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But I'll be master of it:-Wilt thou not, beast,

abide? Why then, fly on, I'll hunt thee for thy hide.



The same.

Enter Achilles, with Myrmidons. Achil. Come here about me, you my Myrmidons; Mark what I say.-Attend me where I wheel: Strike not a stroke, but keep yourselves in breath; And when I have the bloody Hector found, Empale him with your weapons round about; In fellest manner execute your arms.3 Follow me, sirs, and my proceedings eye:It is decreed-Hector the great must die. [Exeunt.


The same.

Enter Menelaus and Paris, fighting : then

THERSITES. Ther. The cuckold, and the cuckold-maker are at it: Now, bull! now, dog! 'Loo, Paris, 'loo! now my double-henned sparrow! 'loo, Paris, 'loo ! The bull has the game:-'ware horns, ho!

[Exeunt Paris and MenELAUS.


execute your arms.] To execute their arms is to employ them; to put them to use.

Mar. Turn, slave, and fight.
Ther. What art thou?
Mar, A bastard son of Priam's.

Ther. I am a bastard too; I love bastards: I am a bastard begot, bastard instructed, bastard in mind, bastard in valour, in every thing illegitimate. One bear will not bite another, and wherefore should one bastard ? Take heed, the quarrel's most ominous to us: if the son of a whore fight for a whore, he tempts judgment: Farewell, bastard.

Mar. The devil take thee, coward! [Exeunt.


Another Part of the Field.


Hect. Most putrified core, so fair without, Thy goodly armour thus hath cost thy life. Now is my day's work done; I'll take good breath: Rest, sword; thou hast thy fill of blood and death!

[Puts off his Helmet, and hangs his Shield

behind him.

Enter Achilles and Myrmidons. Achil. Look, Hector, how the sun begins to set; How ugly night comes breathing at his heels: Even with the vail and dark’ning of the sun, To close the day up, Hector's life is done.

Hect. I am unarm’d; forego this vantage, Greek. Achil. Strike, fellows, strike; this is the man I seek.

[Hector falls. So, Ilion, fall thou next; now, Troy, sink down; Here lies thy heart, thy sinews, and thy bone.

On, Myrmidons; and cry you all amain,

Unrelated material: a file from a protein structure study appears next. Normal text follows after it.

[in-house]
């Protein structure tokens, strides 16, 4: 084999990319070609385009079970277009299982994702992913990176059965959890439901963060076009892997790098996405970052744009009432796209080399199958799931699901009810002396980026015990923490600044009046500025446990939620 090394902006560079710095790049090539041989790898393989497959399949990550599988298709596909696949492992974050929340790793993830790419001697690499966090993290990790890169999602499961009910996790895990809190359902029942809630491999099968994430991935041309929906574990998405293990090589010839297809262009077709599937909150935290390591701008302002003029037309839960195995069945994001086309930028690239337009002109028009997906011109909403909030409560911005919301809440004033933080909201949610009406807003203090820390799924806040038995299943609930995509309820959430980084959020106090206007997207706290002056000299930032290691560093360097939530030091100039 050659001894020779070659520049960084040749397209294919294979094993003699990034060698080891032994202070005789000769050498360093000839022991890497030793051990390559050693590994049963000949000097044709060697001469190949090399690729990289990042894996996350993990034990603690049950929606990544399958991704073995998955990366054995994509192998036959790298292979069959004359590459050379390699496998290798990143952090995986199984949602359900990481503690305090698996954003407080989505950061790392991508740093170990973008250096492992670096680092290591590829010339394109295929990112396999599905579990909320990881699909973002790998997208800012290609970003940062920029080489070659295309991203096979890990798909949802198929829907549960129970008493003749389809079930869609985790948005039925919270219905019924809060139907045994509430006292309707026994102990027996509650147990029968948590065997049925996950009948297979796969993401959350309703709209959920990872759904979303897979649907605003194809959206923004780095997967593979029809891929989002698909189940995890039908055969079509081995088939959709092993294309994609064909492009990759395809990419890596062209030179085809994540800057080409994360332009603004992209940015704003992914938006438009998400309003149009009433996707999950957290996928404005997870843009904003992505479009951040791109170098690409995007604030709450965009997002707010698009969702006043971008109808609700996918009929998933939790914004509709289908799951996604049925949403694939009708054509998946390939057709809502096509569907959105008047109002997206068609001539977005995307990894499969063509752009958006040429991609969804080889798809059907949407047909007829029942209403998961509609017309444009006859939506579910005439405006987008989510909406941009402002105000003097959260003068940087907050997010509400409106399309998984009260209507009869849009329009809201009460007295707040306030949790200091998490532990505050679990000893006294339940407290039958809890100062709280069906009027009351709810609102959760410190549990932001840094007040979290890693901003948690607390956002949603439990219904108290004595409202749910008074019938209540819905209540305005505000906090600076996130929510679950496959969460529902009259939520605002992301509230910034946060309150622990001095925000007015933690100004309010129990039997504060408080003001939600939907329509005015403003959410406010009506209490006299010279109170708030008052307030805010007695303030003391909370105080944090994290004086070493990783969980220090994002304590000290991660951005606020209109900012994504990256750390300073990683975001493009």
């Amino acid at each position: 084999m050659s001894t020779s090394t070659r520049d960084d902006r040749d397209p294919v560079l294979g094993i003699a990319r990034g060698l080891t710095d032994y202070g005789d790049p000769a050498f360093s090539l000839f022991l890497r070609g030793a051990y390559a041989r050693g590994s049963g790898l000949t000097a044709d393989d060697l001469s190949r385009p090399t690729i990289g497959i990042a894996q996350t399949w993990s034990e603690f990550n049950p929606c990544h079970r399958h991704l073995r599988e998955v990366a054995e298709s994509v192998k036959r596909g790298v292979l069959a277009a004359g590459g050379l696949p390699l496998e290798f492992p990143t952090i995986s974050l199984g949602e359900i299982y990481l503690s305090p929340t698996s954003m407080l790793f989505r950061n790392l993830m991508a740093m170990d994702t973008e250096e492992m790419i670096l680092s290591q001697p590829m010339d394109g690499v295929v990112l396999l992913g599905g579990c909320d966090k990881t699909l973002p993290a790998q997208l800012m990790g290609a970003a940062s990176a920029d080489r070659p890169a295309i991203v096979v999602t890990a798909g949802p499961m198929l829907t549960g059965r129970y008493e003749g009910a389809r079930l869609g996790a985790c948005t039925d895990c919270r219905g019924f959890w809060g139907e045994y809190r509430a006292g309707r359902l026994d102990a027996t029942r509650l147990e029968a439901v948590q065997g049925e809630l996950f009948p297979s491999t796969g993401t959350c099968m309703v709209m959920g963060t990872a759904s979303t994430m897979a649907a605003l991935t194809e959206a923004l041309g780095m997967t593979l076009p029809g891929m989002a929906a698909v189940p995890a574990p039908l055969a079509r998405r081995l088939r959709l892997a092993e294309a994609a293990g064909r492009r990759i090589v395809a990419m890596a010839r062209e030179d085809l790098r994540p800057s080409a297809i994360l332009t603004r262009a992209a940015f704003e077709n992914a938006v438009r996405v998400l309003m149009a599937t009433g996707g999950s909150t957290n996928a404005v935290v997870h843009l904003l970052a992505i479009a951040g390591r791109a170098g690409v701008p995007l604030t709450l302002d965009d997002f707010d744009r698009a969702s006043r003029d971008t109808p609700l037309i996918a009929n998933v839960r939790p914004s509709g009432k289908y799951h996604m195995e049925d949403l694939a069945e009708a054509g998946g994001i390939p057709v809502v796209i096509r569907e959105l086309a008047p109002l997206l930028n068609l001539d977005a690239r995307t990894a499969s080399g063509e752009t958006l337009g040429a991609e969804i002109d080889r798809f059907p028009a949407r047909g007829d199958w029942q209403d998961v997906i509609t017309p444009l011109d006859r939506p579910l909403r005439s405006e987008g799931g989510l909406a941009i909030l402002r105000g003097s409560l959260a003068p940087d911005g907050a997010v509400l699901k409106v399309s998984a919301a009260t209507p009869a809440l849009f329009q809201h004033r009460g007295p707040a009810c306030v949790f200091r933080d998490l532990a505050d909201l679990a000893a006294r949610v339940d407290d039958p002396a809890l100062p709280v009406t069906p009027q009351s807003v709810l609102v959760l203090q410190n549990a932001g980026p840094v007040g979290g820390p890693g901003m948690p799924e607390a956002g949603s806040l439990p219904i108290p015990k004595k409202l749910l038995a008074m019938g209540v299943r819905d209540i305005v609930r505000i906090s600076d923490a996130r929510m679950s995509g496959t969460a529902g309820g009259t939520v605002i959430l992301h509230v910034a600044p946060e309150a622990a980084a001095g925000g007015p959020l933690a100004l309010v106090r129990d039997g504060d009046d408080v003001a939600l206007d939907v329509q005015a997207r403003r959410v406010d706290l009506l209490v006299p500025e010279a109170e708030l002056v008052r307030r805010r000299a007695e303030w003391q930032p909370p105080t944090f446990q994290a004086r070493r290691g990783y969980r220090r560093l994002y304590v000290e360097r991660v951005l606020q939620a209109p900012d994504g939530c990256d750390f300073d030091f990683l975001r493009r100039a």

Achilles hath the mighty Hector slain.

[A Retreat sounded. Hark! a retreat upon our Grecian part. Myr. The Trojan trumpets sound the like, my

lord. Achil. The dragon wing of night o'erspreads the

earth, And, stickler like,4 the armies separates. My half-supp'd sword, that frankly would have ted, Pleas’d with this dainty bit, thus goes to bed.

Sheaths his sword. Come, tie his body to my horse's tail; Along the field I will the Trojan trail. [Exeunt.


The same.

Enter AGAMEMNON, AJAX, Menelaus, Nestor,
DIOMEDES, and Others, marching. Shouts within.
Agam. Hark! hark! what shout is that?

Peace, drums. [Within.]

Achilles ! Achilles! Hector's slain! Achilles !

Dio. The bruit is—Hector's slain, and by Achilles.

Ajax. If it be so, yet bragless let it be; Great Hector was as good a man as he.

Agam. March patiently along:-Let one be sent To pray

Achilles see us at our tent.

* And, stickler-like,] Sticklers are arbitrators, judges, or, as called in some places, sidesmen. At every wrestling in Cornwall, before the games begin, a certain number of sticklers are chosen, who regulate the proceedings, and determine every dispute. Stickler (stic-kle-er ) is immediately from the verb stickle, to interfere, to take part with, to busy one's self in any matter.

If in his death the gods have us befriended,
Great Troy is ours, and our sharp wars are ended.

[Exeunt, marching.


Another Part of the Field.

Enter Æneas and Trojans. Æne. Stand, ho! yet are we masters of the field: Never

go home; here starve we out the night.


Tro. Hector is slain.

Hector:--The gods forbid!
Tro. He's dead; and at the murderer's horse's tail,
In beastly sort, dragg’d through the shameful field.-
Frown on, you heavens, effect your rage with speed!
Sit, gods, upon your thrones, and smile at Troy!
I say, at once let your brief plagues be mercy, ,
And linger not our sure destructions on!

Æne. My lord, you do discomfort all the host.

Tro. You understand me not, that tell me so:
I do not speak of flight, of fear, of death;
But dare all imminence, that gods and men,
Address their dangers in. Hector is gone!
Who shall tell Priam so, or Hecuba?
Let him, that will a screech-owl aye be callid,
Go in to Troy, and say there-Hector's dead:
There is a word will Priam turn to stone;
Make wells and Niobes of the maids and wives,
Cold statues of the youth; and, in a word,
Scare Troy out of itself. But, march, away:
Hector is dead; there is no more to say.
Stay yet ;--You vile abominable tents,

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